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Asian carp still a problem on Illinois River

GRANVILLE – It may be six months before the Cabela’s Master Walleye Circuit returns to Spring Valley, but many fishermen have eyes on the waters now, worrying about another fish.

Asian carp have been breeding and feeding their way up the Illinois and Mississippi Rivers for several years, and although they haven’t reached Lake Michigan, their impact is being felt downriver.

“Our experiences with them here go back about seven or eight years,” said Nick Troglio, a Spring Valley Boat Club Board member. “Bill Senica was riding a wave runner and got knocked off the runner by an Asian carp.”

“I’ve had one actually fly over the bow of my boat, over the top of my windshield, and land between the two of us and flopped down into the cabin,” Troglio said. “They’re everywhere. It’s tough because you can’t catch ‘em, except when they jump into your boat.”

Unlike many other fish, Asian carp don’t eat other fish. They subsist on phytoplankton, a small organism which is essential for many native young fish. The carp’s consumption is depleting the waters, forcing other fish out of their natural waters. Asian carp are known to grown up to 100 pounds and 4 feet long. Since they’re easily excited, many carp have jumped out of the water – sometimes as high as 10 feet – severely injuring people on boats or personal watercraft.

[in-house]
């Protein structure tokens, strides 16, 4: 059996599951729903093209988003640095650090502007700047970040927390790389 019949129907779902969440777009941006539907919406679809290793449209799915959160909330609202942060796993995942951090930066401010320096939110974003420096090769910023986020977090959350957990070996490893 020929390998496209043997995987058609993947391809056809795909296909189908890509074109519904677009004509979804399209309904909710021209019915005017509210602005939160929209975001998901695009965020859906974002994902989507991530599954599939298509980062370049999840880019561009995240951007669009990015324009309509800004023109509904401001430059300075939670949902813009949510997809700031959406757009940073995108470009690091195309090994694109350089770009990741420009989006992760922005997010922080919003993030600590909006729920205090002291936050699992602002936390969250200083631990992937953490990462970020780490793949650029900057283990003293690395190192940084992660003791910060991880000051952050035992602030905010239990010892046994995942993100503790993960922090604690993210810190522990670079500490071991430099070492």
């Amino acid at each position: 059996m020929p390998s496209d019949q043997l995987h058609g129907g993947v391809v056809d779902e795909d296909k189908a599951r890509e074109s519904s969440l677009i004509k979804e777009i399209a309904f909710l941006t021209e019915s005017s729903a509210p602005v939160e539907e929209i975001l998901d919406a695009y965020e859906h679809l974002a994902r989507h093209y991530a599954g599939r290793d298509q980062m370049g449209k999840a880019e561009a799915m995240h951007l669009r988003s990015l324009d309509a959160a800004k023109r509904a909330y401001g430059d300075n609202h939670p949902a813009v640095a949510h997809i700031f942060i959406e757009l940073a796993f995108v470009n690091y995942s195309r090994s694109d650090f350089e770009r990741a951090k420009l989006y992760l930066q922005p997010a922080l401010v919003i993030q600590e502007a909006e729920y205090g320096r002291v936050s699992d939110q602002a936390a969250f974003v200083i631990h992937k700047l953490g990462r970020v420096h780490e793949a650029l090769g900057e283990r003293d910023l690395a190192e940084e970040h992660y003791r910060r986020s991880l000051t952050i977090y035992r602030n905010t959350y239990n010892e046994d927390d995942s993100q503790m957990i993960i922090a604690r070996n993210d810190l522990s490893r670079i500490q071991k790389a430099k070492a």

Since 2010, the Illinois Department of Natural Resources has removed more than 115,000 Asian carp from the Illinois River between the Starved Rock lock and dam and the Lockport lock and dam near Joliet. Unfortunately, no population numbers are known further upstream to begin to figure what percentage of the population has been removed.

The term Asian carp actually refers to several different species of carp, although the two major populations in U.S. riverways are the silver and bighead carp. These were listed as an invasive species in the Lacey Act of 2012, and the U.S. Army Corps of Engineers has been tasked with finding ways to keep them from gaining access to the Great Lakes. Experts warn that encroachment into Lake Michigan would devastate Chicago’s $7 billion-a-year fishing industry.

While Americans associate the Asian carp with the common carp as far as edibility, Asian carp is said to taste like cod and is often marketed as Silverfin or Kentucky carp in order to attract consumers. In China, most of the species we know as Asian carp are a delicacy.

Asian carp were introduced to the United States by southern fish farmers as a method of cleaning their commercial pools during the 1970s. While many claim the flooding of the 1990s was responsible for the fish escaping into free waters, the IDNR has reports of Asian carp in the Mississippi as far back as 1979.

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